Hierarchical epidemiology: the spread and persistence of infectious diseases in complex landscapes
To explain patterns of disease spread and persistence and to develop effective control policies it is vital to understand the process of transmission. For example, particular individuals are often disproportionately responsible for transmission, while landscape characteristics like rivers impede the spread of some diseases. Transmission of rabies can be tracked using contact tracing due to the memorable and discrete nature of infectious bites, providing a uniquely detailed picture of disease spread. I will apply statistical models to extensive rabies transmission data to investigate processes governing disease spread and persistence and how these are affected by population structure, physical geography and vaccination effort.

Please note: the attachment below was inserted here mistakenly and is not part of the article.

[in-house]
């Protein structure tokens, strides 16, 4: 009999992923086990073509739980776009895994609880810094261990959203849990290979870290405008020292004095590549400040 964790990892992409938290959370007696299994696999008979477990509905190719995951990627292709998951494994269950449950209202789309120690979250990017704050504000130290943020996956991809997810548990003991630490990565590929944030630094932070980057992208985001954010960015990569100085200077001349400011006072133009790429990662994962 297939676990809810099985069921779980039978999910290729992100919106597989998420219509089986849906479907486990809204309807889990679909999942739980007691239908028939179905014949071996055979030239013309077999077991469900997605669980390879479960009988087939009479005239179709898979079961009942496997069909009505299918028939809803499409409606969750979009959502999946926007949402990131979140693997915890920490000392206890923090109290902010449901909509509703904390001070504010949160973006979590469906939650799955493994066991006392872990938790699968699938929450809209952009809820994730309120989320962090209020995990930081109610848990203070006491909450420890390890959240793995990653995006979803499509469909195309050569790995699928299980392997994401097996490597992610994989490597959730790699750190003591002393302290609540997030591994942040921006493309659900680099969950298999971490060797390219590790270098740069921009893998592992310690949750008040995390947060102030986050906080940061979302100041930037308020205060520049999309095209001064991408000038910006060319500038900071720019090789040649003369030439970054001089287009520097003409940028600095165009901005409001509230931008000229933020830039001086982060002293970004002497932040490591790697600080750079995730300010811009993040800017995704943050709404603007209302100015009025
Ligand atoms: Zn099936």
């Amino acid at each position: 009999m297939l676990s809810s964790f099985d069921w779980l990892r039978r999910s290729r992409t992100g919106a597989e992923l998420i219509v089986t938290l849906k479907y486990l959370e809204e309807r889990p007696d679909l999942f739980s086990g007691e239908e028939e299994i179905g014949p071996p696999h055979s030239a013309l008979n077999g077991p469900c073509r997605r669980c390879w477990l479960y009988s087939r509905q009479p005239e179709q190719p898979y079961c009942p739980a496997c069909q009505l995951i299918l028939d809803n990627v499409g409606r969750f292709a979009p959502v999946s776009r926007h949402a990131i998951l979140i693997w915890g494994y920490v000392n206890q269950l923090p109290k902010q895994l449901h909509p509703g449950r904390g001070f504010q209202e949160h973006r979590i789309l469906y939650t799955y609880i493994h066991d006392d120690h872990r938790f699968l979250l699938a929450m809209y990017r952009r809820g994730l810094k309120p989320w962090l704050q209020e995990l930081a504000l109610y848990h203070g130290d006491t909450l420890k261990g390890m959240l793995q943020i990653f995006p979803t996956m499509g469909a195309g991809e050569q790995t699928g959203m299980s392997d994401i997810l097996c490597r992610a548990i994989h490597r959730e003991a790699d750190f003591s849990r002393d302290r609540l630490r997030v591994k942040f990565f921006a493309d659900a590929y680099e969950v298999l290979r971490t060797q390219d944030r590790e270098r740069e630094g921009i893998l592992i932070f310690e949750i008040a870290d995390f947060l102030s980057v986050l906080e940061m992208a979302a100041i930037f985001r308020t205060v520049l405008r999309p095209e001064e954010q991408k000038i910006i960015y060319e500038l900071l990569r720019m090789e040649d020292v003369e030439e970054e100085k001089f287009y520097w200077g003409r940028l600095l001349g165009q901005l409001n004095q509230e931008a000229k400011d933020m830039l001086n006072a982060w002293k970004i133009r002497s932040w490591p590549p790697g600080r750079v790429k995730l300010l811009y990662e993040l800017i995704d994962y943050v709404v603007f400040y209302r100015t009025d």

Viruses like rabies mutate at such high rates that infection can be tracked between individuals with genetic data. I will develop statistical methodologies for combining spatial and temporal data on rabies cases with viral genetic sequences to reconstruct infection pathways. A suite of models will be used to investigate how transmission propagates and results in the spatiotemporal patterns we observe and the impacts of large-scale dog vaccination programs in different settings in Africa and Asia. Alternative control scenarios, outbreak response, and containment strategies will be explored to provide relevant feedback directly to these programs that aim for elimination.